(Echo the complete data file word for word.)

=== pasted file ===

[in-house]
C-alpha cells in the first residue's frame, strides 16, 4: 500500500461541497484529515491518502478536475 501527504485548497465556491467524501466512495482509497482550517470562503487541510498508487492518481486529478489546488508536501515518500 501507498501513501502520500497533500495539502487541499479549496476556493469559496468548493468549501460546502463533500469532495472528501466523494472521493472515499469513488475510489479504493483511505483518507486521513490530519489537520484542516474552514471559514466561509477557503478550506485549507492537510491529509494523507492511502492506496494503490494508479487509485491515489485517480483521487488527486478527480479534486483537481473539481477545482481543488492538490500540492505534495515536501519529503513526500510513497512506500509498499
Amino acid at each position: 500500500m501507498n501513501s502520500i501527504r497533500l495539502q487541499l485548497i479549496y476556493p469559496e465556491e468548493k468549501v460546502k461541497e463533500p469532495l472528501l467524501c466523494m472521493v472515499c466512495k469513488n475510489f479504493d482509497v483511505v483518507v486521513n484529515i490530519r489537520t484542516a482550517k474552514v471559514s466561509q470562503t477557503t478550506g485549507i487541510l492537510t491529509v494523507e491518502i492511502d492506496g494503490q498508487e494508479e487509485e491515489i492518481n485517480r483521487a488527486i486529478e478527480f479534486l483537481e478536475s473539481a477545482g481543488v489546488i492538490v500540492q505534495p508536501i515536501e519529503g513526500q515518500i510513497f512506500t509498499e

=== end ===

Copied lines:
[in-house]
C-alpha cells in the first residue's frame, strides 16, 4: 500500500461541497484529515491518502478536475 501527504485548497465556491467524501466512495482509497482550517470562503487541510498508487492518481486529478489546488508536501515518500 501507498501513501502520500497533500495539502487541499479549496476556493469559496468548493468549501460546502463533500469532495472528501466523494472521493472515499469513488475510489479504493483511505483518507486521513490530519489537520484542516474552514471559514466561509477557503478550506485549507492537510491529509494523507492511502492506496494503490494508479487509485491515489485517480483521487488527486478527480479534486483537481473539481477545482481543488492538490500540492505534495515536501519529503513526500510513497512506500509498499
Amino acid at each position: 500500500m501507498n501513501s502520500i501527504r497533500l495539502q487541499l485548497i479549496y476556493p469559496e465556491e468548493k468549501v460546502k461541497e463533500p469532495l472528501l467524501c466523494m472521493v472515499c466512495k469513488n475510489f479504493d482509497v483511505v483518507v486521513n484529515i490530519r489537520t484542516a482550517k474552514v471559514s466561509q470562503t477557503t478550506g485549507i487541510l492537510t491529509v494523507e491518502i492511502d492506496g494503490q498508487e494508479e487509485e491515489i492518481n485517480r483521487a488527486i486529478e478527480f479534486l483537481e478536475s473539481a477545482g481543488v489546488i492538490v500540492q505534495p508536501i515536501e519529503g513526500q515518500i510513497f512506500t509498499e